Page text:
A not so typical week in Gabs

To be completely honest, it’s been a rough week. Just as I thought I had hit rock bottom (being sick and incredibly homesick), the unthinkable happened. Tuesday morning on my way to the combi, I got robbed at knifepoint. It was daylight and I was taking my normal route- nothing out of the ordinary. A man followed me and when we stepped into the passageway I use, he jumped in front of me and demanded my money as he pointed a knife at me. There were no people around, so screaming would do no good. I had no option but to give him what he wanted. After giving him the money I had, he wanted my phone. When I opened my purse to search for it, he saw my wallet. He grabbed it and took off with it, but after taking the rest of the money, dropped it on the ground. All in all, he took $30. It could have been worse. I’m thankful he didn’t take my debit card, my camera, or my phone. And I’m thankful I wasn’t hurt. Yet it was still the most terrifying moment of my life. We’d been warned that things like this happen in Gabs, but I still cannot believe it actually happened to me. I’m having a difficult time processing it. I’m in shock, I’m scared, and most of all, I’m angry. It’s definitely not an easy thing to get over. When it first happened, all I wanted was to go home. I’m trying to work through these feelings and stay strong so that I can continue on with the program. I’m having a hard time not hearing his voice in my head and the thought of using the same passageway makes me feel sick to my stomach. My program directors have been super supportive and are helping me find a safer route to school. All I can do is move forward, one day at a time.

Otherwise, I’ve had a pretty busy week. Last Saturday, I got to attend a wedding with my host mom and sister. It was in Ramotswa, a village located about an hour away. We arrived at 1, but the events didn’t begin until 3. No surprise there! It was a young bride and groom who have a toddler. In Botswana, there are many conditions that must be met before a marriage can occur. The man must be able to pay the bogadi (cows) and must also be able to build a new house to live in with his bride. For that reason, it isn’t uncommon for people to get married after they have a few kids. We didn’t go to the church service, just the ceremony. Saturday was located at the bride’s house and Sunday was at the groom’s. There were several large white tents in the bride’s backyard and they laid out green tarp with a red runway on the dirt. I was fairly surprised at how beautiful everything looked, considering the location. There were round tables and chairs jam-packed together with light pink decorations. The bride’s guests sat in one tent, while the groom’s guests sat in another. The front tent held the bridal party and the beautiful cake. The bride was absolutely gorgeous and wore a wedding dress just like you would see in America. She had 4 bridesmaids who were paired up with 4 groomsmen. They came in and out with a traditional dance, which they had been practicing for months beforehand. I was pretty amazed the girls could dance so well in their heels! The ceremony began with a prayer, followed by several speeches and toasts. The bridal party changed outfits three times, ending in traditional Batswana outfits. I found that part pretty surprising. There were ushers who brought the meal to the tables. It was the typical food, but the bride’s family had prepared it all that morning! It was pretty delicious. We also had a local ginger drink, a jello dessert, and a bottle of wine per table. I thought it was all pretty classy. It didn’t seem all that different from an American wedding, but the cultural differences definitely came through. For example, how they made sure to save all the leftover scraps for the village dogs. Or the dance they performed as they entered and exited. My host sister told me she has been to over 300 weddings. When a wedding happens in your village, you go without invitation. Invitations are actually a rarity. I had a lot of fun and I’m so glad I got to experience a wedding here. I haven’t been to a wedding since I was 10 so it was especially exciting. Everyone was just so happy and most people were too busy to pay much attention to the only white girl out of the hundreds of guests. I also used a pit latrine bathroom for the first time- essentially a hole in the ground. That was fun (not!).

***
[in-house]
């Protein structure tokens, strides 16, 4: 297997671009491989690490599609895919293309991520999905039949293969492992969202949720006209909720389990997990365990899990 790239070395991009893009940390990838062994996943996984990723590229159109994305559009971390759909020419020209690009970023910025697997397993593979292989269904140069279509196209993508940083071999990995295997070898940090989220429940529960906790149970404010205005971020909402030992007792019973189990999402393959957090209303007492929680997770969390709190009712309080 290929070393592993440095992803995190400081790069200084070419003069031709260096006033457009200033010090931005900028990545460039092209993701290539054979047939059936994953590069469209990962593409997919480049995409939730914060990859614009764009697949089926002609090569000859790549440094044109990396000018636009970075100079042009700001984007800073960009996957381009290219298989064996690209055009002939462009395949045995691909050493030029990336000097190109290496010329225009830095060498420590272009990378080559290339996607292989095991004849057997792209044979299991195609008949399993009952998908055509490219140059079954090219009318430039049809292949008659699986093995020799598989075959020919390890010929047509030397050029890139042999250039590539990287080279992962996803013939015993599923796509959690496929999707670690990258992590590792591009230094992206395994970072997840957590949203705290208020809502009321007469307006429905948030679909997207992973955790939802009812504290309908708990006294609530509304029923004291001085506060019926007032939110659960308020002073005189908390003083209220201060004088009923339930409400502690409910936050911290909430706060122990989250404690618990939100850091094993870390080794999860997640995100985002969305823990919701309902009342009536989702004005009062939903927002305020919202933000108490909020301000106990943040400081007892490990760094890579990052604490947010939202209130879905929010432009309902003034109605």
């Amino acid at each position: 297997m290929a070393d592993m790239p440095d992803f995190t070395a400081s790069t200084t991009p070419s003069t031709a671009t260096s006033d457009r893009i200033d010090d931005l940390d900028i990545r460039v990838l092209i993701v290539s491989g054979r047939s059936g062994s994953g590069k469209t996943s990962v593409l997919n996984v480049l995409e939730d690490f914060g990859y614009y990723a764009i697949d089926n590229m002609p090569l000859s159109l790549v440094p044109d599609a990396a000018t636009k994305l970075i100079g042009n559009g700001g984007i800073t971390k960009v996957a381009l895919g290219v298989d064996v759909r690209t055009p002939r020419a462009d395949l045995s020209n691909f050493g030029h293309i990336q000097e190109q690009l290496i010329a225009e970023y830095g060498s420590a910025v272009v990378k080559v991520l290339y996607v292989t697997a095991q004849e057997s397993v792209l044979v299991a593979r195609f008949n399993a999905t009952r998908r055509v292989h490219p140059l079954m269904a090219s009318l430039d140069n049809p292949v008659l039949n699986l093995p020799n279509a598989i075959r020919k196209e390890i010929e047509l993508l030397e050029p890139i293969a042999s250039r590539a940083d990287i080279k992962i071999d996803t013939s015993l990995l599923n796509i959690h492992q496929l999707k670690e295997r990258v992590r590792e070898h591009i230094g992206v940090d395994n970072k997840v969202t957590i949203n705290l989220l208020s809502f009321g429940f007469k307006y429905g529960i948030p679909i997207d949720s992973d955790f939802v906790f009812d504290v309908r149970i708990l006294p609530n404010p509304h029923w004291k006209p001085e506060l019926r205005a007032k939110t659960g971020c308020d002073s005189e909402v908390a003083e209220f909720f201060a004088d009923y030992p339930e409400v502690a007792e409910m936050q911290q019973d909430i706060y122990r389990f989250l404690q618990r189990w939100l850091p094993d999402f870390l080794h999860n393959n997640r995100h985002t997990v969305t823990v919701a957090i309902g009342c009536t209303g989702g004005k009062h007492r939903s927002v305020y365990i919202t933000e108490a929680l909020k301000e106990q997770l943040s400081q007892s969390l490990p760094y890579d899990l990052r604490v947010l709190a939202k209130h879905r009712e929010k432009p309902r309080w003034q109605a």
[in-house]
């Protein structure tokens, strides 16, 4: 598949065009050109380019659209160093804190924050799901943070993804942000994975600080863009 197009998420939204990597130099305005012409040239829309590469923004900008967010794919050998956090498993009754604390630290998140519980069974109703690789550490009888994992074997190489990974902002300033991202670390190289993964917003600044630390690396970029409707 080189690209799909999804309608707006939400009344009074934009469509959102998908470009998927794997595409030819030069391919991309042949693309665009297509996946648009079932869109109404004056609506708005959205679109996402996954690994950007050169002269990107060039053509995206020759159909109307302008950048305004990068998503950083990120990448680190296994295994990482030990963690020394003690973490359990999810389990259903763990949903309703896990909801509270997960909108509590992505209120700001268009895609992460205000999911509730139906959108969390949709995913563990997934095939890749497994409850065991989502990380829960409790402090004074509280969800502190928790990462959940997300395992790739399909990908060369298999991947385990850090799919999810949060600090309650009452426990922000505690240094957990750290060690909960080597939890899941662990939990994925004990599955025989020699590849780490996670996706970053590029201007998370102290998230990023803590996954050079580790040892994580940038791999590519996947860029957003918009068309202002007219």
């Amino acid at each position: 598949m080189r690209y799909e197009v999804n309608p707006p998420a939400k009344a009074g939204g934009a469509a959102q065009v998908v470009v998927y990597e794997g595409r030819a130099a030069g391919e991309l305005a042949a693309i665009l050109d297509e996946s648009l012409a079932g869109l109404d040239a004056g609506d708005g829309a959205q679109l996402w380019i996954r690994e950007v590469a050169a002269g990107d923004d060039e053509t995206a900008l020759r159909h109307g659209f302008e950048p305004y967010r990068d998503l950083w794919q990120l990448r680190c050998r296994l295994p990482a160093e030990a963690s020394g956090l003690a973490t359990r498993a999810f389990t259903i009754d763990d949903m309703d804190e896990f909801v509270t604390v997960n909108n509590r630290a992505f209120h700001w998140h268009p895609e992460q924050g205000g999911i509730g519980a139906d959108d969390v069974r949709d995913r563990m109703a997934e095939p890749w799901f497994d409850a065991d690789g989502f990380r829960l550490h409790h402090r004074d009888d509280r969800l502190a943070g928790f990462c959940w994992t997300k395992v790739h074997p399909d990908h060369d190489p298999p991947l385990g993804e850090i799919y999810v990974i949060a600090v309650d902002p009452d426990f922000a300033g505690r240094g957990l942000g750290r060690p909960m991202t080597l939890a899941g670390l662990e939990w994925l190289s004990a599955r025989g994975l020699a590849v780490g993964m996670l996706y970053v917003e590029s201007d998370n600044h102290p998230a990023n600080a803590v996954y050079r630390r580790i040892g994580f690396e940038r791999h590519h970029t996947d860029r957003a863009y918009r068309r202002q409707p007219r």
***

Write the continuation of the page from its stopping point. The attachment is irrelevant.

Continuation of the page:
We had a CIEE meeting Monday and they provided pizza, which is always exciting. I spent Tuesday at the Block 6 clinic again and got to sit in on an educational session about cardiovascular risk associated with Diabetes, as well as learn about the machinery in their lab. I went on a field trip on Tuesday to Clover Chemicals with my Toxicology class and learned about chemical production. It wasn’t really much to see, so that was kind of a let down. It was also insanely hot so I was feeling pretty weak. It has become summer overnight. I’m burning no matter how much sunscreen I put on and finding it hard to stand up during the hottest parts of the days. Wednesday I finally went to a Pentecostal church service for my religion class. It was actually pretty cool! There was lots of screaming and clapping and dancing, but it didn’t freak me out too much. This specific church was actually slightly more liberal. Their main belief is in living life to the fullest and applying Christianity in a practical manner. I interviewed the founder and one of the members and everyone was very friendly and welcoming! It was definitely an eye-opening experience. Now I just have to get to work on my ten-page paper.

I’m off for the weekend on a trip to the Salt Pans in northern Botswana. I’ll be quad biking, going on a meerkat sighting, and sleeping under the stars out on the water. I’m pretty excited. This trip couldn’t have come at a better time. 

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